Using Azure DevOps REST API to start multiple releases with Azure Logic Apps


In our last article, we looked at how we could leverage the Azure DevOps REST API to trigger multiple releases.

This is useful when rebuilding an environment: first we release the shared infrastructure then each service on top of it.

In this article, we’ll see an implementation example using Azure Logic Apps.

There are many reasons why I chose Azure Logic Apps:

  1. I like it
  2. It rocks
  3. It is serverless: this isn’t frivolous here since I’m using that seldomly at random time
  4. It is great at orchestrating tasks
  5. It has great logging which we can visualize as an overlay on the designer
  6. It is great for interaction with JSON-based REST API

There is integration betweeen Logic Apps & Azure DevOps. Here I’m going to use the REST API directly instead. I do not like the authentication mechanism of those connectors. They use delegation from my own account and that delegation must be renewed manually.

The solution I give here is a mere example. I thought about doing something generic and quickly give up. The complexity would have defy the purpose.

Our example runs two releases. It first runs the “top-level” release, wait for its success and then runs the other one.

There are a couple of patterns in the sample I would recommend using for a real solution:

  • Make API call into separate Logic Apps (e.g. get-release) ; this makes the orchestration apps much simpler / cleaner
  • Grab only a few key elements of the payload to return to orchestration
  • Do not spread secrets around, pass them (securely) in Logic Apps invocation

The code is available on GitHub.

Deploy example

The sample can easily be deployed by clicking the following button:

Deploy button

There are six parameters:

Name Description
Pat A Personal Access Token (PAT) allowing read/write/execute of releases in the DevOps organization
Organization Name of DevOps organization
Top-project Name of the top-project, i.e. the project to deploy first
Second-project Name of the second project, i.e. the one to deploy after the first one succeeded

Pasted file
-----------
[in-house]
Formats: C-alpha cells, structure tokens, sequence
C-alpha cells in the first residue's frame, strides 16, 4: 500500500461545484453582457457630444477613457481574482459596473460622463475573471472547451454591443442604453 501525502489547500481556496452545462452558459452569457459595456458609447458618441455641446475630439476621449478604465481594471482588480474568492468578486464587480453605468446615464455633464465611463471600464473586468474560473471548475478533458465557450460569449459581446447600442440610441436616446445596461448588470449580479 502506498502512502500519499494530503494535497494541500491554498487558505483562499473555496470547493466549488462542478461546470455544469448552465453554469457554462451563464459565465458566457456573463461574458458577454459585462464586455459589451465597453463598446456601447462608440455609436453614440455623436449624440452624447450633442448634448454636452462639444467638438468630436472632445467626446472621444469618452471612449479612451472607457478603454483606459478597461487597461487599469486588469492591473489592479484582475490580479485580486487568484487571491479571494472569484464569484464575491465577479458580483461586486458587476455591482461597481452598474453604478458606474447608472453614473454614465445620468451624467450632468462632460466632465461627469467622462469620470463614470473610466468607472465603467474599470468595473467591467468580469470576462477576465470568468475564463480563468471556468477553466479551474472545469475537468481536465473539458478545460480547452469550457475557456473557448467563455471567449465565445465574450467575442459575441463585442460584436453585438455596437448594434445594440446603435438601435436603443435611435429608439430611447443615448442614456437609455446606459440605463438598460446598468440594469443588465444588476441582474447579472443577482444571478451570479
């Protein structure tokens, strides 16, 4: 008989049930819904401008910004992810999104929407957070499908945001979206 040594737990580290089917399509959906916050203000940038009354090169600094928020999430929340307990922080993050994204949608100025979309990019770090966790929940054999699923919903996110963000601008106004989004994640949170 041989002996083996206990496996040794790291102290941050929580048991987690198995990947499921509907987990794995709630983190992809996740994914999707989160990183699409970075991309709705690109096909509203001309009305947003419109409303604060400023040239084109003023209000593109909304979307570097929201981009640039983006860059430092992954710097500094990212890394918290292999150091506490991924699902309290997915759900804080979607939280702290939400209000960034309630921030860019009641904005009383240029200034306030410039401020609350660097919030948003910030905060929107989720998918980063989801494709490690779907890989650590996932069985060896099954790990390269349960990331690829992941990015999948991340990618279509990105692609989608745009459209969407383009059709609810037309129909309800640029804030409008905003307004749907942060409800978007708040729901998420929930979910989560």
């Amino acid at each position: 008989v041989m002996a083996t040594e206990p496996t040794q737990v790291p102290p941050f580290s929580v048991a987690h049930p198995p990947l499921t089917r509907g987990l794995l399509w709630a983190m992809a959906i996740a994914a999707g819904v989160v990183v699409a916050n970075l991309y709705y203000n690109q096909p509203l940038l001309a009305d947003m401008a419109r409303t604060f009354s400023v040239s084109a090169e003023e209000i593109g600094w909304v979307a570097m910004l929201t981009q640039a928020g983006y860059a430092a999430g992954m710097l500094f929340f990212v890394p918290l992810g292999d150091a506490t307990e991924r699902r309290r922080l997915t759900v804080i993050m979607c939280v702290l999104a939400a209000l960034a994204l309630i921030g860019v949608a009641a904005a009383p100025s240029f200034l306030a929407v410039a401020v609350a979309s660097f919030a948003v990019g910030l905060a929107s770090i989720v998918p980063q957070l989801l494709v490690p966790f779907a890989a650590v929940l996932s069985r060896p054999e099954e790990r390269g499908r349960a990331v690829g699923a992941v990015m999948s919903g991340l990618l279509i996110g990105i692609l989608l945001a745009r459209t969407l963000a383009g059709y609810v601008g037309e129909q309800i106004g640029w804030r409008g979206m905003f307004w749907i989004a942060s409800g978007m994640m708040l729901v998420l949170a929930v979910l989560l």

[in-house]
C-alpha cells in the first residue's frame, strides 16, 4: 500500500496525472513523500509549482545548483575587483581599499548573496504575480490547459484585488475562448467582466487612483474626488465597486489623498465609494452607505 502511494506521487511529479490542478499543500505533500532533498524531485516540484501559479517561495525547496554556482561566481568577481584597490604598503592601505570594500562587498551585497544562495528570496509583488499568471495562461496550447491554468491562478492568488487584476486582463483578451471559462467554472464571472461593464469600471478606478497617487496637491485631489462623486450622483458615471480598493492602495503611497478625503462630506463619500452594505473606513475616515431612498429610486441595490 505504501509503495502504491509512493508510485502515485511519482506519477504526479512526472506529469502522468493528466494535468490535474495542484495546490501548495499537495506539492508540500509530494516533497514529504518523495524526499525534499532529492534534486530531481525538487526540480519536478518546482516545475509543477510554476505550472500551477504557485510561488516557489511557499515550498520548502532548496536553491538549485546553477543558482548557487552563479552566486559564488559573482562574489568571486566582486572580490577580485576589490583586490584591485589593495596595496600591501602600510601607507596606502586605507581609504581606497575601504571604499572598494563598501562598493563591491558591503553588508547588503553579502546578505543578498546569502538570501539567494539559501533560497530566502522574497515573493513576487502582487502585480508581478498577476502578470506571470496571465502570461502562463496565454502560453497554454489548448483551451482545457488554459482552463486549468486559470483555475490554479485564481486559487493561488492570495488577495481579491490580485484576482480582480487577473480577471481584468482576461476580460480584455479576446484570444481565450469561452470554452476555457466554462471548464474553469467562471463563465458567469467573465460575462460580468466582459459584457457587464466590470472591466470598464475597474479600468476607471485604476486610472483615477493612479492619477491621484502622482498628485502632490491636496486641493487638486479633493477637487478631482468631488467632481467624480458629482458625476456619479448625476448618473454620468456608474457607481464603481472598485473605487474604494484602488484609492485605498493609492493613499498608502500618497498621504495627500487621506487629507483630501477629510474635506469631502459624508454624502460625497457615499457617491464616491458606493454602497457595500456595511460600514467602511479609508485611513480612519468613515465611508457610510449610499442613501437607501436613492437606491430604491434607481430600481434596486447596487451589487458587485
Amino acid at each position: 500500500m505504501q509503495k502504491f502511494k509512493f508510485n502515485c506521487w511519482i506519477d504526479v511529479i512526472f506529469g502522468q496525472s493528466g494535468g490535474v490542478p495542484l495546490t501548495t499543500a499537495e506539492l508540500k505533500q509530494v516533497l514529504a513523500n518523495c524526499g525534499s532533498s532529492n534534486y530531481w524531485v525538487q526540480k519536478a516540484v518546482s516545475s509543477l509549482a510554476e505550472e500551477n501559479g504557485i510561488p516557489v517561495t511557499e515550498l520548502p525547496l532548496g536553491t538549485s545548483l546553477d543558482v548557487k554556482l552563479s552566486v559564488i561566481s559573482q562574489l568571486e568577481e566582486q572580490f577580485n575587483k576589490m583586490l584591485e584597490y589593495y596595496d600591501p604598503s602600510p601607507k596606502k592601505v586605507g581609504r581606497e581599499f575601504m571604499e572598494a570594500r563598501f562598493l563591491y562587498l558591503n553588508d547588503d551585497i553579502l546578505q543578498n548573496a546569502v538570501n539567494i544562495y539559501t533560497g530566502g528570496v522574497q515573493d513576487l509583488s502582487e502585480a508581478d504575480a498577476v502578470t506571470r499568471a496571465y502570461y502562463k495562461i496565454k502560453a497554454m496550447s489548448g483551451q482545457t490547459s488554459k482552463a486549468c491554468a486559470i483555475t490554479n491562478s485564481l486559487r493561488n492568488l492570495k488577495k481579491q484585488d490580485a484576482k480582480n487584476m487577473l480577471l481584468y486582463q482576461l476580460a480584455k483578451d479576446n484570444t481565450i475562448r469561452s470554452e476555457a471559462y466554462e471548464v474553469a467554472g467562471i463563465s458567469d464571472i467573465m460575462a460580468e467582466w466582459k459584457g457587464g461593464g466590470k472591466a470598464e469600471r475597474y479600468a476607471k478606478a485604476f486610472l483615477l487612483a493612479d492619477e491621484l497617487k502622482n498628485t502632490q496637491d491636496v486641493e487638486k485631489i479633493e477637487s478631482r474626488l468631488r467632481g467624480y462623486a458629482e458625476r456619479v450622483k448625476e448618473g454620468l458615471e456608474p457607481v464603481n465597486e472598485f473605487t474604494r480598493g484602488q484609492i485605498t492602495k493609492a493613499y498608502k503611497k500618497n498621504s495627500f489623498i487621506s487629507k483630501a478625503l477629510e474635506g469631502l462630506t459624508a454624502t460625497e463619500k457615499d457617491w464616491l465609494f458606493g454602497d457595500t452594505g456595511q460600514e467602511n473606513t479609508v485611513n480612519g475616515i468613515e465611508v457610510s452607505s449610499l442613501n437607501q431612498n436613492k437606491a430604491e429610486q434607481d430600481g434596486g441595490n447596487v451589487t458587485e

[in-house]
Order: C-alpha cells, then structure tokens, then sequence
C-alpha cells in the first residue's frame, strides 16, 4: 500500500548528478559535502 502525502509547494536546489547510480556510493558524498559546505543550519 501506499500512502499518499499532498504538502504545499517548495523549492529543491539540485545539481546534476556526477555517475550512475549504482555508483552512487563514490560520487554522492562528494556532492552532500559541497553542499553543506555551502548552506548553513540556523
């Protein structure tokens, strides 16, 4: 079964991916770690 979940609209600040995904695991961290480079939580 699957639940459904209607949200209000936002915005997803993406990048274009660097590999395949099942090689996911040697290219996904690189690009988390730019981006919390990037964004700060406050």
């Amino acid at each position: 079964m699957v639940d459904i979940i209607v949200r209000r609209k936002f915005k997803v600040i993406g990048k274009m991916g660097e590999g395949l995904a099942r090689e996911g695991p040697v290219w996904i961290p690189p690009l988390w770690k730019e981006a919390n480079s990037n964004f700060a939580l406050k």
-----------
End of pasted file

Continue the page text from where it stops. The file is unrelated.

Top-project release definition ID The release definition ID of the top-project
Second-project release definition ID The release definition ID of the second-project

This should deploy very quickly and yield three Logic Apps:

Logic Apps

Let’s look at each of them.

Release Orchestration

This app orchestrates the workflow:

Release Orchestration

It doesn’t receive any parameter. The ARM template pushes its parameters to the Logic Apps parameters.

The workflow is straightforward:

  1. Create the top-project release
  2. Grab its release ID
  3. Loop until the release is completed
  4. If the release is a success, it creates the second-project release

The loop is quite straightforward itself

Until

  1. Wait for 20 seconds
  2. Get the release status
  3. Parse the result
  4. Grab the result
  5. Run until the status isn’t inProgress

We can run this Logic Apps and it should orchestrate the two releases.

Create Release

This app is a thin wrapper around the Create Release API.

Create Release

  1. Converts the PAT to its base-64 representation, prepending a colon (:) to it
  2. Creates the URL for the API
  3. Invoke the API via an HTTP Request
  4. Fails if the API failed
  5. Succeeds if it did succeed, sending a reduced payload

Get Release Status

Similarly, this app is a thin wrapper around the Get Release API.

Get Release Status

  1. Converts the PAT to its base-64 representation, prepending a colon (:) to it
  2. Creates the URL for the API
  3. Invoke the API via an HTTP Request
  4. Fails if the API failed
  5. Succeeds if it did succeed, sending a reduced payload

The parsing of the results is slightly more involved here since there is an array. We need specialized tasks for this.

Summary

We gave a simple example on how to orchestrate multiple releases using Azure DevOps API.

Leveraging Azure Logic Apps made it quite easy to orchestrate those APIs without writing any code.

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